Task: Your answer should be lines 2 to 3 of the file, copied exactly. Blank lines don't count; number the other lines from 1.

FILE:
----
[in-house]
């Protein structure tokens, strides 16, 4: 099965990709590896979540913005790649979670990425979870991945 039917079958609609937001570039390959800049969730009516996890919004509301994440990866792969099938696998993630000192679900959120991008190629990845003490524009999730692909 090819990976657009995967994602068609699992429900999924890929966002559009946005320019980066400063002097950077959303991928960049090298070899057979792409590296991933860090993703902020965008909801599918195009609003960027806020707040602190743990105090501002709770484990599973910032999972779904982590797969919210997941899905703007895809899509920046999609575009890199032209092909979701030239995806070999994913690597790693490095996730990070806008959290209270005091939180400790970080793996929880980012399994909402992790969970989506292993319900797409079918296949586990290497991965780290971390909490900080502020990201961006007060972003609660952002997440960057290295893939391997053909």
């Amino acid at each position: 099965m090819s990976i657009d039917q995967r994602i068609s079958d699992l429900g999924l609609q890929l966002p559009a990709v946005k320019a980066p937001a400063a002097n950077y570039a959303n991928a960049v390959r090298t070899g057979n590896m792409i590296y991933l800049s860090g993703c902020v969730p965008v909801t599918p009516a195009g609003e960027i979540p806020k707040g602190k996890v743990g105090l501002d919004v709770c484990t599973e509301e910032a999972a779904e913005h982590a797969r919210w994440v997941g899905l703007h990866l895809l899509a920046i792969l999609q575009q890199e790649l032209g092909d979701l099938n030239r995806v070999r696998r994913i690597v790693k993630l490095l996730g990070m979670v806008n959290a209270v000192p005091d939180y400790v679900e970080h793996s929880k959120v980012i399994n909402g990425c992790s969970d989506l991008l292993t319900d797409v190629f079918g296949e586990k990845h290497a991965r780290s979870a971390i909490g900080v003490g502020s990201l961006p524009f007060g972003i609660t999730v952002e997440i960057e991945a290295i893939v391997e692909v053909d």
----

């Protein structure tokens, strides 16, 4: 099965990709590896979540913005790649979670990425979870991945 039917079958609609937001570039390959800049969730009516996890919004509301994440990866792969099938696998993630000192679900959120991008190629990845003490524009999730692909 090819990976657009995967994602068609699992429900999924890929966002559009946005320019980066400063002097950077959303991928960049090298070899057979792409590296991933860090993703902020965008909801599918195009609003960027806020707040602190743990105090501002709770484990599973910032999972779904982590797969919210997941899905703007895809899509920046999609575009890199032209092909979701030239995806070999994913690597790693490095996730990070806008959290209270005091939180400790970080793996929880980012399994909402992790969970989506292993319900797409079918296949586990290497991965780290971390909490900080502020990201961006007060972003609660952002997440960057290295893939391997053909």
């Amino acid at each position: 099965m090819s990976i657009d039917q995967r994602i068609s079958d699992l429900g999924l609609q890929l966002p559009a990709v946005k320019a980066p937001a400063a002097n950077y570039a959303n991928a960049v390959r090298t070899g057979n590896m792409i590296y991933l800049s860090g993703c902020v969730p965008v909801t599918p009516a195009g609003e960027i979540p806020k707040g602190k996890v743990g105090l501002d919004v709770c484990t599973e509301e910032a999972a779904e913005h982590a797969r919210w994440v997941g899905l703007h990866l895809l899509a920046i792969l999609q575009q890199e790649l032209g092909d979701l099938n030239r995806v070999r696998r994913i690597v790693k993630l490095l996730g990070m979670v806008n959290a209270v000192p005091d939180y400790v679900e970080h793996s929880k959120v980012i399994n909402g990425c992790s969970d989506l991008l292993t319900d797409v190629f079918g296949e586990k990845h290497a991965r780290s979870a971390i909490g900080v003490g502020s990201l961006p524009f007060g972003i609660t999730v952002e997440i960057e991945a290295i893939v391997e692909v053909d």